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Three cheers for the Moonwalk supporters

Written by Fiona June 23 2010

My dad, who should by rights be known as Grandpa Outdoors but who will, for the purposes of this blog, be called Dad-in-a-Support-Car, spent Saturday night and a great deal of Sunday as part of the support team at the annual Edinburgh Moonwalk. This is his fourth year – and without people like Dad-in-a-Support-Car the Moonwalk could not take place.

The same is true of every challenge and race that takes place across the world. Behind the scenes there will be a huge team of people (often volunteers) who come together to ensure that events are well organised, smoothly run and generally safe and fun for participants.

The support team’s jobs include a host of essential tasks from manning water stations to first aid, and from registering participants to handing out medals and bananas at the event end. Then there’s all the pre-event work and the post-event tidy up. Indeed, if you’ve ever taken part in any race, big or small, you should be aware of the army of supporters working diligiently behind the scenes.

Like most of the volunteer team at the Edinburgh Moonwalk,  Dad-in-a-Support-Car pretty much gave up his whole weekend to support the event, which raises a huge amount of money for breast cancer charities. There were numerous volunteers that manned all the street checkpoints, road crossings, water points, toilets and litter picking etc. Not to mention the hundreds of volunteers who ran Moon City, the start and finish event village.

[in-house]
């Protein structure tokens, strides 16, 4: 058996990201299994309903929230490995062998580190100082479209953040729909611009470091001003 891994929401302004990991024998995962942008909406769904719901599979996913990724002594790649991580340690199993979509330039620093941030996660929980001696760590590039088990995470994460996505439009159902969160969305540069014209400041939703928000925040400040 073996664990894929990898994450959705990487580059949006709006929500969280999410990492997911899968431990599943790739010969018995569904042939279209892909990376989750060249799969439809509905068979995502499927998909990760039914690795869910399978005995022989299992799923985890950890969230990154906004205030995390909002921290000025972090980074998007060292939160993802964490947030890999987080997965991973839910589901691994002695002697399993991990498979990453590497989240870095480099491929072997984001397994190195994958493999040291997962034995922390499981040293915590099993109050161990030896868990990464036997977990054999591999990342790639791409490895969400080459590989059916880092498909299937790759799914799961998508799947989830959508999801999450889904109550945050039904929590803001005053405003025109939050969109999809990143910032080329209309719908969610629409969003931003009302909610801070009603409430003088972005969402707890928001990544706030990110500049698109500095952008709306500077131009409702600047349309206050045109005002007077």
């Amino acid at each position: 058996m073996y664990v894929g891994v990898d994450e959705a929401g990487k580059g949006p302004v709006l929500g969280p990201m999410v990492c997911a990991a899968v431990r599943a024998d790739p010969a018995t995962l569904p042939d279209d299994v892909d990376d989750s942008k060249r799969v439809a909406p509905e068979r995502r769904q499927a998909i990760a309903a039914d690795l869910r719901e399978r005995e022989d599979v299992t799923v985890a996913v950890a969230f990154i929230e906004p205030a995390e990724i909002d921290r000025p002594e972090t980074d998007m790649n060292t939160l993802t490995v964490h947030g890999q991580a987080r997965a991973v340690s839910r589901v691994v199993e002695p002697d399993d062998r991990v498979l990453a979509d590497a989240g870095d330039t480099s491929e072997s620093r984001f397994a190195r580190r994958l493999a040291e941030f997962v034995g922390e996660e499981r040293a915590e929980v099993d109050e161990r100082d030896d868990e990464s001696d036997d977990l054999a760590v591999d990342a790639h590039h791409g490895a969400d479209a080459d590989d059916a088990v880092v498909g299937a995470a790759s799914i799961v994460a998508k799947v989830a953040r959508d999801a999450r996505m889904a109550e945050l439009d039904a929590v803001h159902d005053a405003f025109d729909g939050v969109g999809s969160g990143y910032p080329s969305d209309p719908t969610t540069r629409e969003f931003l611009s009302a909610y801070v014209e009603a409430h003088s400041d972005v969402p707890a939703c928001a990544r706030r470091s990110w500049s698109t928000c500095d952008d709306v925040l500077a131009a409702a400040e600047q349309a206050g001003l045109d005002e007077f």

The main part Dad-in-a-Support-Car’s job for previous years was to was to drive to the aid of any participants who were struggling in whatever way. He was on call all night as the participants walked a half marathon or full marathon through the streets of the capital. This year, Dad-in-a-Support-Car was driver to the Chief Marshall, who is responsible for the route and its safety while walkers are on it.

Dad-in-a-Support-Car reported that some walkers were simply exhausted, some were injured and some had even collapsed.

This year, as ever, Dad-in-a-Support-Car was impressed by the determination of many entrants. In particular he had nothing but praise for “the number of teenagers that I saw pushing themselves to complete the final stages of the walk”. He said: “These days many teenagers, especially girls, get a hard time from the press and public about being lazy. But on Sunday morning I saw some extremely determined teenage girls pushing themselves to their physical limits to make it to the finish line. Even with six or seven miles to go they didn’t want to give up. I really took my hat off to these walkers.”

So while we should cheer on the participants in such events who take on a remarkable challenge and raise a great deal of vital funds for charities, we should also give three cheers and a hip-hip-hooray for the supporters who give up their time (and sleep) to ensure the events are such a huge success.

I’m proud of you, My-Dad-in-a-Support-Car.

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